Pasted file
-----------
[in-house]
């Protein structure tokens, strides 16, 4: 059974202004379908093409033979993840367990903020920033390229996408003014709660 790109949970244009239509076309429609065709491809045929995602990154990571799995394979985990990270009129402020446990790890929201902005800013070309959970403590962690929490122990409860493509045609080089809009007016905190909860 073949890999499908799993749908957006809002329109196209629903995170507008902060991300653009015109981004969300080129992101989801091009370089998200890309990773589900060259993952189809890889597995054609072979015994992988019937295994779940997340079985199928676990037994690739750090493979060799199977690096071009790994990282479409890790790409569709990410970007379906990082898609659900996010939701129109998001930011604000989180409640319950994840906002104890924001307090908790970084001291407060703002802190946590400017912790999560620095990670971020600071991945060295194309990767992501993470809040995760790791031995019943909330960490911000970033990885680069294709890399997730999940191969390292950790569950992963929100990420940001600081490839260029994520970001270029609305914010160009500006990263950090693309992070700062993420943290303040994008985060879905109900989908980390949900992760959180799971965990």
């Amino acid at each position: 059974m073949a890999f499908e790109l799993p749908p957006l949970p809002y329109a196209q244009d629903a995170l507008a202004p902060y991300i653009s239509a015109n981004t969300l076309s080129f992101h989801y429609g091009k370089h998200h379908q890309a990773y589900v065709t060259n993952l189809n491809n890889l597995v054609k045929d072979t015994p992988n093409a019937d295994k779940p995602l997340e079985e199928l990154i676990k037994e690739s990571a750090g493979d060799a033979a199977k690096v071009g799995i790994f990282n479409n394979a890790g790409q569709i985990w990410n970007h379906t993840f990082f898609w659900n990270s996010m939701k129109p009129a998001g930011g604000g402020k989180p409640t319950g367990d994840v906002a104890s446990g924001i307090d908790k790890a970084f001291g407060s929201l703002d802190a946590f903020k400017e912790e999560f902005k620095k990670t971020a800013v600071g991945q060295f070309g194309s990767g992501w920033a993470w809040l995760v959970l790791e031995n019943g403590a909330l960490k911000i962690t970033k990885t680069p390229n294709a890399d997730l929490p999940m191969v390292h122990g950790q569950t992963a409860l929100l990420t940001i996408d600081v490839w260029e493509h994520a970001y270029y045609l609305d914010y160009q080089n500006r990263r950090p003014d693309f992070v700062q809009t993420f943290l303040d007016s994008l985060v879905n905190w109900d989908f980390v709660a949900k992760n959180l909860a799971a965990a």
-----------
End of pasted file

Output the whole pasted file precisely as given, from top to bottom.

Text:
[in-house]
């Protein structure tokens, strides 16, 4: 059974202004379908093409033979993840367990903020920033390229996408003014709660 790109949970244009239509076309429609065709491809045929995602990154990571799995394979985990990270009129402020446990790890929201902005800013070309959970403590962690929490122990409860493509045609080089809009007016905190909860 073949890999499908799993749908957006809002329109196209629903995170507008902060991300653009015109981004969300080129992101989801091009370089998200890309990773589900060259993952189809890889597995054609072979015994992988019937295994779940997340079985199928676990037994690739750090493979060799199977690096071009790994990282479409890790790409569709990410970007379906990082898609659900996010939701129109998001930011604000989180409640319950994840906002104890924001307090908790970084001291407060703002802190946590400017912790999560620095990670971020600071991945060295194309990767992501993470809040995760790791031995019943909330960490911000970033990885680069294709890399997730999940191969390292950790569950992963929100990420940001600081490839260029994520970001270029609305914010160009500006990263950090693309992070700062993420943290303040994008985060879905109900989908980390949900992760959180799971965990």
């Amino acid at each position: 059974m073949a890999f499908e790109l799993p749908p957006l949970p809002y329109a196209q244009d629903a995170l507008a202004p902060y991300i653009s239509a015109n981004t969300l076309s080129f992101h989801y429609g091009k370089h998200h379908q890309a990773y589900v065709t060259n993952l189809n491809n890889l597995v054609k045929d072979t015994p992988n093409a019937d295994k779940p995602l997340e079985e199928l990154i676990k037994e690739s990571a750090g493979d060799a033979a199977k690096v071009g799995i790994f990282n479409n394979a890790g790409q569709i985990w990410n970007h379906t993840f990082f898609w659900n990270s996010m939701k129109p009129a998001g930011g604000g402020k989180p409640t319950g367990d994840v906002a104890s446990g924001i307090d908790k790890a970084f001291g407060s929201l703002d802190a946590f903020k400017e912790e999560f902005k620095k990670t971020a800013v600071g991945q060295f070309g194309s990767g992501w920033a993470w809040l995760v959970l790791e031995n019943g403590a909330l960490k911000i962690t970033k990885t680069p390229n294709a890399d997730l929490p999940m191969v390292h122990g950790q569950t992963a409860l929100l990420t940001i996408d600081v490839w260029e493509h994520a970001y270029y045609l609305d914010y160009q080089n500006r990263r950090p003014d693309f992070v700062q809009t993420f943290l303040d007016s994008l985060v879905n905190w109900d989908f980390v709660a949900k992760n959180l909860a799971a965990a």